I have countless favourite short story writers and the collections on my shelves include books by William Trevor, Tessa Hadley, Helen Simpson, Helen Dunmore, A L Kennedy, Wells Tower, Stuart Evers, Miranda July, Yoko Ogawa, K J Orr, Ernest Hemingway, Taeko Kono, Haruki Murakami, Richard Ford, Alice Munro, Flannery O’Connor, Anton Chekhov, Annie Proulx, Isaac Babel, Angela Readman, and A M Homes.

A recent delight was Helen Dunmore’s posthumous collection, Girl Balancing, and I particularly loved the first section of the book, ‘The Nina Stories’. These stories are almost notes for a novel-in-waiting; a sequence of vignettes centred around a girl called Nina, set in the 60s/70s. They are painstakingly intense; attention is paid to Nina’s every moment and action, and there are some lovely period details that evoke a strong sense of place. The writing turns the mundane into something beautiful, and the final story soars. Seventeen-year-old Nina is left alone on Christmas Day in a house at the seaside. She goes roller skating along the seafront with her friend, Mal, and when the mood turns, she must outwit him. I’ll leave you to find out for yourself if she succeeds.

I’d also recommend having several pieces of work out there at any given time. If you only submit one story and then wait patiently for it to be rejected/accepted, when that rejection comes it will hit hard. If you have ten or twenty pieces out at any given time then the rejections won’t feel as bad.

Never forget that the opinions of editors and judges are subjective. So be persistent! My story ‘Red’ was a runner-up in the 2018 Costa Short Story Award, but had already been rejected by a couple of magazines and failed to reach the longlist of three smaller competitions.

Sadly, despite an encouraging rise in sales of short story collections, it’s still difficult to get work published anywhere for hard cash. That’s why prizes and awards are so important to emerging short story writers, and why I still enter most of my stories into competitions first.

Lastly, really take note of feedback. It’s all too easy to reject criticism, yet in my experience the advice of a good editor is nearly always sound.

Amanda Huggins is the author of four collections of short fiction and poetry. She was a runner-up in the Costa Short Story Award 2018, and her prize-winning story, ‘Red’, features in her latest collection, Scratched Enamel Heart. Her poetry chapbook, The Collective Nouns for Birds won the Saboteur Award for poetry in 2020. Amanda grew up on the North Yorkshire coast, moved to London in the 1990s, and now lives in West Yorkshire.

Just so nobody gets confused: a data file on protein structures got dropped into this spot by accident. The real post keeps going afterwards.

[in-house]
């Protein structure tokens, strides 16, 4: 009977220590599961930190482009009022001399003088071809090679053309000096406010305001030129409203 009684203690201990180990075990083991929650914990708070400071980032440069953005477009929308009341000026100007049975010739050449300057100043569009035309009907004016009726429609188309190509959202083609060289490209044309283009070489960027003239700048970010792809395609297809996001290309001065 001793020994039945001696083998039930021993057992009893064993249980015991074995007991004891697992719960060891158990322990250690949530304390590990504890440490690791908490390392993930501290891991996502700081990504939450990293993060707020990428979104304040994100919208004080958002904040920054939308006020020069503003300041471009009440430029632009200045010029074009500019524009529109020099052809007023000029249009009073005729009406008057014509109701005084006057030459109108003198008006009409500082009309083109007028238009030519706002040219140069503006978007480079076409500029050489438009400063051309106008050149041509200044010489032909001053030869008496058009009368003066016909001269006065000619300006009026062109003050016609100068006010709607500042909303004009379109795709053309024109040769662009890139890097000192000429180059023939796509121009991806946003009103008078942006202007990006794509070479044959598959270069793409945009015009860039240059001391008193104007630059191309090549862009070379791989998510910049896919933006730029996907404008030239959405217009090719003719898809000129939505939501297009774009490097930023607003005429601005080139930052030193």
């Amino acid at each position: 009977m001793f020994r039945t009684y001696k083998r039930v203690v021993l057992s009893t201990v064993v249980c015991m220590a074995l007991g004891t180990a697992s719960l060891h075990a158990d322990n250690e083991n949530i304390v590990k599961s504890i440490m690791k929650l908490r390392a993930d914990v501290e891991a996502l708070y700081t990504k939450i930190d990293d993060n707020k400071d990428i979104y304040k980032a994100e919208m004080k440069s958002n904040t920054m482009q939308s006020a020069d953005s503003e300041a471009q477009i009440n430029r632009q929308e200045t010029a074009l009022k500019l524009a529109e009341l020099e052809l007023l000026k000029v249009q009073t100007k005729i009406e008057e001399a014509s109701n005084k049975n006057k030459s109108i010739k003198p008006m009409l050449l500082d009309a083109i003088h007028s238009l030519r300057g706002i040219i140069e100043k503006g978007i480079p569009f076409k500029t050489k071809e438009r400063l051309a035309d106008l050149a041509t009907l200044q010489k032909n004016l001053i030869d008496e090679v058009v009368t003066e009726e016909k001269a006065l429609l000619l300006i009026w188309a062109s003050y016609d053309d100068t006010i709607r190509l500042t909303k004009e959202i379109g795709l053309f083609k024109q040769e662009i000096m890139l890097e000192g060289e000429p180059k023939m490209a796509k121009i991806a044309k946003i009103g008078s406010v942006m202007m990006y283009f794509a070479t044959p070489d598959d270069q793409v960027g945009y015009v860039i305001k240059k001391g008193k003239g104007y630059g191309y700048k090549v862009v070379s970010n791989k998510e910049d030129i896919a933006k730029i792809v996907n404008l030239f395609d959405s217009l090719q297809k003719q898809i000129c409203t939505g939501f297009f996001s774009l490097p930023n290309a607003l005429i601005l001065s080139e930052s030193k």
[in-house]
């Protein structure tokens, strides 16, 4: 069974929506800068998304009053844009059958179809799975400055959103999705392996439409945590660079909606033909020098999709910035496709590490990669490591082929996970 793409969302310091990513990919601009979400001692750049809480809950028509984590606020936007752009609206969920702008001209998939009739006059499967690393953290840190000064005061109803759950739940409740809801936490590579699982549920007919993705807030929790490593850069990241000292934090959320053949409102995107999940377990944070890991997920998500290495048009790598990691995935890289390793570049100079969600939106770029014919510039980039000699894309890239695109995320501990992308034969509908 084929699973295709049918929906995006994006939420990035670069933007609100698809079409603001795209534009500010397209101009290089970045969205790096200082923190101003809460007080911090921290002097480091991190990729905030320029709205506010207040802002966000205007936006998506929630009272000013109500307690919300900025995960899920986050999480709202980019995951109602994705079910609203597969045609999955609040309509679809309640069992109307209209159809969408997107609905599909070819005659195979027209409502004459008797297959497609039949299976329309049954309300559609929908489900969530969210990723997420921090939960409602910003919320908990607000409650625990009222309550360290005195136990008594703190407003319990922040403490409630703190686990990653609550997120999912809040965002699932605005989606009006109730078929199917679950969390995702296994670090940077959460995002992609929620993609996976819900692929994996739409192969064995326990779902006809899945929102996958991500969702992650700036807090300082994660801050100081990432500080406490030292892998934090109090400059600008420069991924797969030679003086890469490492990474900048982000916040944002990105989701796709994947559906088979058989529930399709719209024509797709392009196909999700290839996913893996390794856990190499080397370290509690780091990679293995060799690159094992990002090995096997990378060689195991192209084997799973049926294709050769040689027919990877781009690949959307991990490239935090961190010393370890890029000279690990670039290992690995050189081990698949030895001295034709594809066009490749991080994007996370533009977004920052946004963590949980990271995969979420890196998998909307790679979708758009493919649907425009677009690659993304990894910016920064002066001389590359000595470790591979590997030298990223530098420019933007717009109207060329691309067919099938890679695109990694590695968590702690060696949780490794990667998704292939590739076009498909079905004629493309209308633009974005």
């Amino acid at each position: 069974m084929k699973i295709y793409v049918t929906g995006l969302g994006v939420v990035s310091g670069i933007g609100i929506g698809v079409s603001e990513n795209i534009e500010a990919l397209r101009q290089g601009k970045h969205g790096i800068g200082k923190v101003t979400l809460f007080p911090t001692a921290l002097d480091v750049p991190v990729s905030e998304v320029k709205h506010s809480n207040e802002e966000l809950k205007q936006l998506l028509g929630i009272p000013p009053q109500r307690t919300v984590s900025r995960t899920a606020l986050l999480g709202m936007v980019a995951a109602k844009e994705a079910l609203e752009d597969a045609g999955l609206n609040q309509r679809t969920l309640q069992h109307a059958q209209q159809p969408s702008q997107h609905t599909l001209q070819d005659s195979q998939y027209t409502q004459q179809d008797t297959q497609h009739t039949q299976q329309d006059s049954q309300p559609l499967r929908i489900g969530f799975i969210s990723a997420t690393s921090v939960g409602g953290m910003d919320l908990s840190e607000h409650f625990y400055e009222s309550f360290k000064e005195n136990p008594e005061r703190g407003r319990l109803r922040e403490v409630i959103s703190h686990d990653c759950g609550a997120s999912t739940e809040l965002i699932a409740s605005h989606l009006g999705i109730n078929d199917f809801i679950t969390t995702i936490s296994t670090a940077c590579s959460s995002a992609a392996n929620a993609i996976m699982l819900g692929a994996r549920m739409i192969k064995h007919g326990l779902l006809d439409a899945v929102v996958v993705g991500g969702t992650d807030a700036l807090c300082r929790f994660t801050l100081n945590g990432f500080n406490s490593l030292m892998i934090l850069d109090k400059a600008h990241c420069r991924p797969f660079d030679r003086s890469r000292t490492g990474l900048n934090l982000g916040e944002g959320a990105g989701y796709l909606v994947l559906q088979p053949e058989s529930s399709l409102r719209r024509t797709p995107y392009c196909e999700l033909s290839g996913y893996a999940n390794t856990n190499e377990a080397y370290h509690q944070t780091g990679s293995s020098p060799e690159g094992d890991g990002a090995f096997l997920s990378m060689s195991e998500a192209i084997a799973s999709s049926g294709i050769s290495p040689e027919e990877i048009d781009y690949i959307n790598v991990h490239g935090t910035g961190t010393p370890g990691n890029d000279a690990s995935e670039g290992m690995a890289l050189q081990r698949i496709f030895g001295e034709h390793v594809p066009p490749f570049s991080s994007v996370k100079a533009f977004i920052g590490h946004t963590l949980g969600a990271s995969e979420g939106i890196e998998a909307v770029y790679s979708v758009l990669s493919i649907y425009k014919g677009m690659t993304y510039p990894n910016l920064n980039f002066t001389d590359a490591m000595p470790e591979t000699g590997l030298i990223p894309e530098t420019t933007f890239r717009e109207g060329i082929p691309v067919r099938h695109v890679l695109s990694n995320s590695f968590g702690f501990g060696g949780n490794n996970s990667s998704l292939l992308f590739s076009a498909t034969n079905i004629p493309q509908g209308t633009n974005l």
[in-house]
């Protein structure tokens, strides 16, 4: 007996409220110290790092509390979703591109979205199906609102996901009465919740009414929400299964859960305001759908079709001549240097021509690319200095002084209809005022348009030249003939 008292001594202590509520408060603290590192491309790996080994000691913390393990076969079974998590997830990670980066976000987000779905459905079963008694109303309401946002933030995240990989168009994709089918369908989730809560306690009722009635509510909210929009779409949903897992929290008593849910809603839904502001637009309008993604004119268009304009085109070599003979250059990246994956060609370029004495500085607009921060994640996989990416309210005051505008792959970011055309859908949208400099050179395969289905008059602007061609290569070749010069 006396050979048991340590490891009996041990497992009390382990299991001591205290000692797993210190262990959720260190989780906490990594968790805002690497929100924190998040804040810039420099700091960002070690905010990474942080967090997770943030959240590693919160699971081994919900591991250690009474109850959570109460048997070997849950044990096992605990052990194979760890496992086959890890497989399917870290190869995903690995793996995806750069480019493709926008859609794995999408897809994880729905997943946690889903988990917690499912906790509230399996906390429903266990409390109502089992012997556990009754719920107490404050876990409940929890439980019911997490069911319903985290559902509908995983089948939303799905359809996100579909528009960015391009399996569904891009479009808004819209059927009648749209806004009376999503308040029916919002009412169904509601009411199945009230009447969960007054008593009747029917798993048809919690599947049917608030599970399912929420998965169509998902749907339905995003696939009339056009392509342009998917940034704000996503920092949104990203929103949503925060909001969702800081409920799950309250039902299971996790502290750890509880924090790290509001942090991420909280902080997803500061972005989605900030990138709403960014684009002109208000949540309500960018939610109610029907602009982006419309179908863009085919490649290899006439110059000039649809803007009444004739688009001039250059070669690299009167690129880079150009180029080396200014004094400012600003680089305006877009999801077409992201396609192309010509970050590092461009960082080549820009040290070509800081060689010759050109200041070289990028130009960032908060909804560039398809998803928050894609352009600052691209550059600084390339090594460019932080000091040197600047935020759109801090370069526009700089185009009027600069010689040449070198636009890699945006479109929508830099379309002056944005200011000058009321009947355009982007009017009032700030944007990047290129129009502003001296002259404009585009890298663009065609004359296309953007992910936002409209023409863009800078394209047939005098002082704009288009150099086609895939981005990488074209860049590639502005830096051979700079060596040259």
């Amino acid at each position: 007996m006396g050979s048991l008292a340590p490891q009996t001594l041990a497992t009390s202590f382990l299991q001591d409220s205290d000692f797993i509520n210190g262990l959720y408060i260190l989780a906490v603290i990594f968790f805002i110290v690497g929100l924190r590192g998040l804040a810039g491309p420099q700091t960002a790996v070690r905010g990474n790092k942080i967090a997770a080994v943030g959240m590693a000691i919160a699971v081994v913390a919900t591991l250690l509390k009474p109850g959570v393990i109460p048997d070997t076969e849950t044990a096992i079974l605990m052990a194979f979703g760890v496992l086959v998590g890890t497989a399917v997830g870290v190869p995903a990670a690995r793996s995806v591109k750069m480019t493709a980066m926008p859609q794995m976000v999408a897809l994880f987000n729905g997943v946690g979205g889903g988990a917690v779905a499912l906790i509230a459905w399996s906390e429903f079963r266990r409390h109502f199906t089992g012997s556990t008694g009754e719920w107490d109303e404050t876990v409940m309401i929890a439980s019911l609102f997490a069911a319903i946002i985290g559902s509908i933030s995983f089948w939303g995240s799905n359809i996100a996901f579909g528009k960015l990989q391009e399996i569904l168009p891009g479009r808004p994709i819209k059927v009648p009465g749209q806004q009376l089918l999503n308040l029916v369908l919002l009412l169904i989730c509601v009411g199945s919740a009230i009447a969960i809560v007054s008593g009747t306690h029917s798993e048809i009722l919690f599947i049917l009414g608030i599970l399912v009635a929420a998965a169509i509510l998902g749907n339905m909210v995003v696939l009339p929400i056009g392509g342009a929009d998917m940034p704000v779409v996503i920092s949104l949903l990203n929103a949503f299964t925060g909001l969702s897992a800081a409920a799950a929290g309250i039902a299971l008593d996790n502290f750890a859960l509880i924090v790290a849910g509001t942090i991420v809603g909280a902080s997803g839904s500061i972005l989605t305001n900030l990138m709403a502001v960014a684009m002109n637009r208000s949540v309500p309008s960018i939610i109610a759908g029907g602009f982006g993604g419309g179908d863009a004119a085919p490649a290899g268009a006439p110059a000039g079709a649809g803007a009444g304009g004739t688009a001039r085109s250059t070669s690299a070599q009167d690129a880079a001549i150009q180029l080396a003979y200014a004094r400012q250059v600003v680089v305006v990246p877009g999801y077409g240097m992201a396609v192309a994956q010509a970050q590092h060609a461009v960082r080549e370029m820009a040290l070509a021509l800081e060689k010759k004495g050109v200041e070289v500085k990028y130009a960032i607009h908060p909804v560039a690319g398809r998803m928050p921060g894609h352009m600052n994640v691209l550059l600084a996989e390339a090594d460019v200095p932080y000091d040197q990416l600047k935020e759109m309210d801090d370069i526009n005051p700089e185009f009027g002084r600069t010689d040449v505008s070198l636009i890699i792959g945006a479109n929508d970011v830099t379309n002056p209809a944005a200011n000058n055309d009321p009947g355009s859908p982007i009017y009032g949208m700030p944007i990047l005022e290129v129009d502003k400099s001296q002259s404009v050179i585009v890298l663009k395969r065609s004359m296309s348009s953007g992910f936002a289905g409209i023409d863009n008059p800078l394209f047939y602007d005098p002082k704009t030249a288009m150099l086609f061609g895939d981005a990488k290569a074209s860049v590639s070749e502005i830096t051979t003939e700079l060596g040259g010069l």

Blog: https://troutiemcfishtales.blogspot.com/

Twitter: @troutiemcfish

Amanda Huggins
Scratched Enamel Heart is available from Amazon: https://www.amazon.co.uk/Scratched-Enamel-Heart-Amanda-Huggins/dp/191606938X/ref=sr_1_1?dchild=1&keywords=scratched+enamel&qid=1589632869&s=books&sr=1-1


Friday story: 9) Underneath the Stars

This is a little story which I started in Italy in May, in the wonderful flash fiction course with Kathy Fish, Nancy Stohlman and a bunch of other talented writers. Here’s the beautiful soundtrack which inspired it and from which it takes its title:

Underneath the Stars

Cath Barton

He still looks for her at the tail end of the day, our old grey cat, Merlin. Sitting at the top of the steps, outside our front door. Watching the bend in the road. Watching and waiting for her battered old Ford Fiesta to appear round the bend, her tooting and waving to tell us she’s home and calling out to me to put the kettle on because:

‘I’m dying for a cup of tea!’

That was Marie-Louise. She was greedy for life.

She brought cakes, always a little sweet something. But now the days of our feasting are done and it’s quiet day and night in Silverdale, in the quicksilver light of the moon and the rarely-now-golden light of the sun.

For they closed the road off.

Marie-Louise would not have wanted that, would have insisted that the va-et-vient should continue. For she loved the rush and fall of things.

Merlin’s still sitting looking, still hopeful, as the silvery sheen of his coat merges into the dusk. I call him and we go together into the back garden. We sit by side, noses twitching to catch the sinuous waft of night scents as, above us, the map of the heavens unrolls. There’s the whoosh of a train down in the cutting but Merlin doesn’t stir.

I point. ‘She’s up there,’ I whisper in his ear.

It’s a blind hope. I can’t read the night sky any more than I could read her mind or understand her crazy impulses.

Merlin’s ears prick now and he darts after some little creature invisible to me in the fading light. Something snuffles near the railway tracks. A fox maybe, or a badger. I call Merlin back from danger. He comes and he sits, quietly, close by me. And I nuzzle his soft back.

 

NEWS!  I’m going to include this story in a collection of short fiction and photographs which I’m putting together with my husband and fellow writer, Oliver Barton. It’s called Candyfloss III. Yes, it’s the third in a series, though there’s been a bit of a gap since the last one. You can still buy Candyfloss II here.

We hope to have Candyfloss III out in January. All profits will go to local charities where we live in Abergavenny. And it will be available to buy directly from us. You’ll hear about it here first.

 

 

My twelve days of Christmas – 11 – The short story

As a writer of shorter fiction I obviously hope that readers will want to buy and read short stories. I’m currently reading Elizabeth’s Strout’s Olive Kitteridge, which you will see described as a novel but is actually made up of short stories. All feature the character Olive Kitteridge, but each can stand alone. I wonder if the book would have been so successful if it had been promoted as a collection of short stories rather than a novel!

Anyway, I look forward to reading new short stories in 2018. The longlist for the Galley Beggar short story prize has just been announced, and all are available to read here.

I also greatly look forward to the posthumous publication in June of a new book of short stories by Helen Dunmore:

Girl, Balancing and Other Stories

The Christmas season is nearly over, but  before you let it go enjoy Helen Dunmore’s story  A House by the Sea, published by The Independent in 2008.

Helen Dunmore story illustration.PNG